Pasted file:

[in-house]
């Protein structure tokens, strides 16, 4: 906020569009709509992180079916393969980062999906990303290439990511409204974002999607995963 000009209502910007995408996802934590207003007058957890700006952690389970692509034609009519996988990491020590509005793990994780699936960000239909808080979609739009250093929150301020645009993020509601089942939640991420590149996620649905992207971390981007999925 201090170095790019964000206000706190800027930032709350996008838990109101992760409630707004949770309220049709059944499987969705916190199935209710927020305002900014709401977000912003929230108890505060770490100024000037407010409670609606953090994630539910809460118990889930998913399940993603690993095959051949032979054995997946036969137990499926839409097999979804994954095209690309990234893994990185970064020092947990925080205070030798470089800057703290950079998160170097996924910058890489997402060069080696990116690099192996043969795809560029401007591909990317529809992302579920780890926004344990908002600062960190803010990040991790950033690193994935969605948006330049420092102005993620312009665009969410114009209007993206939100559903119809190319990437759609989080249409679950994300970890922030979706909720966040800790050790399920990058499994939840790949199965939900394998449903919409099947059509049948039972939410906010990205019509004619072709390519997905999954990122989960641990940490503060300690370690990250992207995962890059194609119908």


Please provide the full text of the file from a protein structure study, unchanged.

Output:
[in-house]
């Protein structure tokens, strides 16, 4: 906020569009709509992180079916393969980062999906990303290439990511409204974002999607995963 000009209502910007995408996802934590207003007058957890700006952690389970692509034609009519996988990491020590509005793990994780699936960000239909808080979609739009250093929150301020645009993020509601089942939640991420590149996620649905992207971390981007999925 201090170095790019964000206000706190800027930032709350996008838990109101992760409630707004949770309220049709059944499987969705916190199935209710927020305002900014709401977000912003929230108890505060770490100024000037407010409670609606953090994630539910809460118990889930998913399940993603690993095959051949032979054995997946036969137990499926839409097999979804994954095209690309990234893994990185970064020092947990925080205070030798470089800057703290950079998160170097996924910058890489997402060069080696990116690099192996043969795809560029401007591909990317529809992302579920780890926004344990908002600062960190803010990040991790950033690193994935969605948006330049420092102005993620312009665009969410114009209007993206939100559903119809190319990437759609989080249409679950994300970890922030979706909720966040800790050790399920990058499994939840790949199965939900394998449903919409099947059509049948039972939410906010990205019509004619072709390519997905999954990122989960641990940490503060300690370690990250992207995962890059194609119908």